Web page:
In this case it’s Middle Creek, a small tributary of the Chuitna River 45 miles west of Anchorage. It’s a spawning tributary for Pacific Salmon, home to dolly varden and rainbow trout. And if energy companies have their way, what happens to Middle Creek will guide Alaskan land policy for decades.

Proposed is an open-pit coal mine with a 30 square mile footprint, discharging 7.4 million gallons of wastewater- laced with coal fines, metals, and sediment- each day. The project is the first of its kind designed to obliterate eleven miles of native fish habitat, setting a precedent for greenlighting industries which directly, negatively impact Alaska’s ecology. Given the current political climate it’s fascinating not a single ounce of this coal is needed for power generation in Alaska, and the mine’s backers have identified markets in Asia for their product.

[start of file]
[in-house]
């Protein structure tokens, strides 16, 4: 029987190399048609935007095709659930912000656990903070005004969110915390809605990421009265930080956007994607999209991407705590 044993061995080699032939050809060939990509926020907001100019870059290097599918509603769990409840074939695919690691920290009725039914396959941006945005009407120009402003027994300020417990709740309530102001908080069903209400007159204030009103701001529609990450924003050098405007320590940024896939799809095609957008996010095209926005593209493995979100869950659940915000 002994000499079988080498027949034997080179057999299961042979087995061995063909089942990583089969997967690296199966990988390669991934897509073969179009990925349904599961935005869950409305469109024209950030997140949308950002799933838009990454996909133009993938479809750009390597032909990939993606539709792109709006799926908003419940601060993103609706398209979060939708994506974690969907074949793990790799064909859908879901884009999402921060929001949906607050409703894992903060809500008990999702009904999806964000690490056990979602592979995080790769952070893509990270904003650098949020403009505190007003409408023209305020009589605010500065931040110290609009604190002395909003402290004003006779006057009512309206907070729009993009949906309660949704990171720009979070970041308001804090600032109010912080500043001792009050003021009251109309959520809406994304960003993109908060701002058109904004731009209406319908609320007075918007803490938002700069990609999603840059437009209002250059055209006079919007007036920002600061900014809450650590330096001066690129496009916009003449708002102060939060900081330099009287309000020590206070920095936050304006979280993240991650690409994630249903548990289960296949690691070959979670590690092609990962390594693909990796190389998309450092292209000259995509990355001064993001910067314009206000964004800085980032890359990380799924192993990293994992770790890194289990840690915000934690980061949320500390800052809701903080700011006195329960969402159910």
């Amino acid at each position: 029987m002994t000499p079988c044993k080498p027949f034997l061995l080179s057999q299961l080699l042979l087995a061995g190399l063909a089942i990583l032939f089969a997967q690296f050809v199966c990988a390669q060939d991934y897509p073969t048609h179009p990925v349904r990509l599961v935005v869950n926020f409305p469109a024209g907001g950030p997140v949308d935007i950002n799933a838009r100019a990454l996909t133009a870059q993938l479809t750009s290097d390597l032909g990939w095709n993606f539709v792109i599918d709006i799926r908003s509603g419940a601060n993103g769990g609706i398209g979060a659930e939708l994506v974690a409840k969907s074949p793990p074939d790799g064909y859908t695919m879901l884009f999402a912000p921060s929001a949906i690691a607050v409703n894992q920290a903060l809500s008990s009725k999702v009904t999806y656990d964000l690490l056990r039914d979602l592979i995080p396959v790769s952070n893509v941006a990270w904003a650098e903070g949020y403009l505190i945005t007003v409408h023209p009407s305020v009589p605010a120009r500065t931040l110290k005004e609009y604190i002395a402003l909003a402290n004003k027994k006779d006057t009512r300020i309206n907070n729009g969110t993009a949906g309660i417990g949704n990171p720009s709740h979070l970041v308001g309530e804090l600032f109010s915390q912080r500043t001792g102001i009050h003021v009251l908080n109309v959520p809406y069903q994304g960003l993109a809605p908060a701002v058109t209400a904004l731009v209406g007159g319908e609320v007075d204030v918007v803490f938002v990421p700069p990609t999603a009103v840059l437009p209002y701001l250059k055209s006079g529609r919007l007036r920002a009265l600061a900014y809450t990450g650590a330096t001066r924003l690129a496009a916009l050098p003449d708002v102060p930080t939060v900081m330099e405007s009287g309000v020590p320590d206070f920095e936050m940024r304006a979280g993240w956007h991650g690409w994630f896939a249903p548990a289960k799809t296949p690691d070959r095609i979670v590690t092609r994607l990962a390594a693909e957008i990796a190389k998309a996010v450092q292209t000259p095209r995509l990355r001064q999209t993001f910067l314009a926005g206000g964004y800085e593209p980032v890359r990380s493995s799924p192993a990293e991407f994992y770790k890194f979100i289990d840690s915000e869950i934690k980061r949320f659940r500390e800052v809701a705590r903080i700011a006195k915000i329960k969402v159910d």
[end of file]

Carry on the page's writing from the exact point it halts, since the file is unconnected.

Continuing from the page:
The mine would operate 25 years, with no assurance reclamation would recover the site to more than a fraction of its pre-disturbance functionality. If you’re curious to learn more about the project, check out the video Chuitna Coal.

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